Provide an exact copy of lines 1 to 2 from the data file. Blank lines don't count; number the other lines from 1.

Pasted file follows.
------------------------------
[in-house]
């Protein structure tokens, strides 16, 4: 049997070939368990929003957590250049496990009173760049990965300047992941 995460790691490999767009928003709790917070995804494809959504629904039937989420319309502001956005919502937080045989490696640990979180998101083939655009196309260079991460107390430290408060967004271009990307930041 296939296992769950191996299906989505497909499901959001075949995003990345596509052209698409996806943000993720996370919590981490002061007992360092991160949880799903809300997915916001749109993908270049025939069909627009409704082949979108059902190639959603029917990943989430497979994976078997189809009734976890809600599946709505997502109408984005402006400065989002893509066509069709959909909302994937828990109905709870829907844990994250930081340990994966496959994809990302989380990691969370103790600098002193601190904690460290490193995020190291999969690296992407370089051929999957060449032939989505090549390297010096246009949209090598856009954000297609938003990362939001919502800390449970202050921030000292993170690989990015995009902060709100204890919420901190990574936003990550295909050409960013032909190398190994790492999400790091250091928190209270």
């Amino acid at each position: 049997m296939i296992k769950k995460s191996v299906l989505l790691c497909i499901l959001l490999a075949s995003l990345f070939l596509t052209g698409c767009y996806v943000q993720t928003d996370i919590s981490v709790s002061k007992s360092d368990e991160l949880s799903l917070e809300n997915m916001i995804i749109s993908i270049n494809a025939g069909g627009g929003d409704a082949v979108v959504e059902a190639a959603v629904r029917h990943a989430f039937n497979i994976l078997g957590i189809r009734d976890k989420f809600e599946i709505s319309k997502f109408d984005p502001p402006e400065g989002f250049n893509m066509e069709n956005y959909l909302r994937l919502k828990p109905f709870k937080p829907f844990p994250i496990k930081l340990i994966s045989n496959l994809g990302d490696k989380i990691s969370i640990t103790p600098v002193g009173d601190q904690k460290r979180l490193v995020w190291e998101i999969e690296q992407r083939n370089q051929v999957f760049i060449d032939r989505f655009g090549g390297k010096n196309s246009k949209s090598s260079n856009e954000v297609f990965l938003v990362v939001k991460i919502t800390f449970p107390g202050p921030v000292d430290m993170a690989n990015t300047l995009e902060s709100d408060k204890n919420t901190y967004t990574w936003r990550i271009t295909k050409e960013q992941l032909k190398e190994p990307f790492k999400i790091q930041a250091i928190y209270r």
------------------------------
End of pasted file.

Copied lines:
[in-house]
């Protein structure tokens, strides 16, 4: 049997070939368990929003957590250049496990009173760049990965300047992941 995460790691490999767009928003709790917070995804494809959504629904039937989420319309502001956005919502937080045989490696640990979180998101083939655009196309260079991460107390430290408060967004271009990307930041 296939296992769950191996299906989505497909499901959001075949995003990345596509052209698409996806943000993720996370919590981490002061007992360092991160949880799903809300997915916001749109993908270049025939069909627009409704082949979108059902190639959603029917990943989430497979994976078997189809009734976890809600599946709505997502109408984005402006400065989002893509066509069709959909909302994937828990109905709870829907844990994250930081340990994966496959994809990302989380990691969370103790600098002193601190904690460290490193995020190291999969690296992407370089051929999957060449032939989505090549390297010096246009949209090598856009954000297609938003990362939001919502800390449970202050921030000292993170690989990015995009902060709100204890919420901190990574936003990550295909050409960013032909190398190994790492999400790091250091928190209270």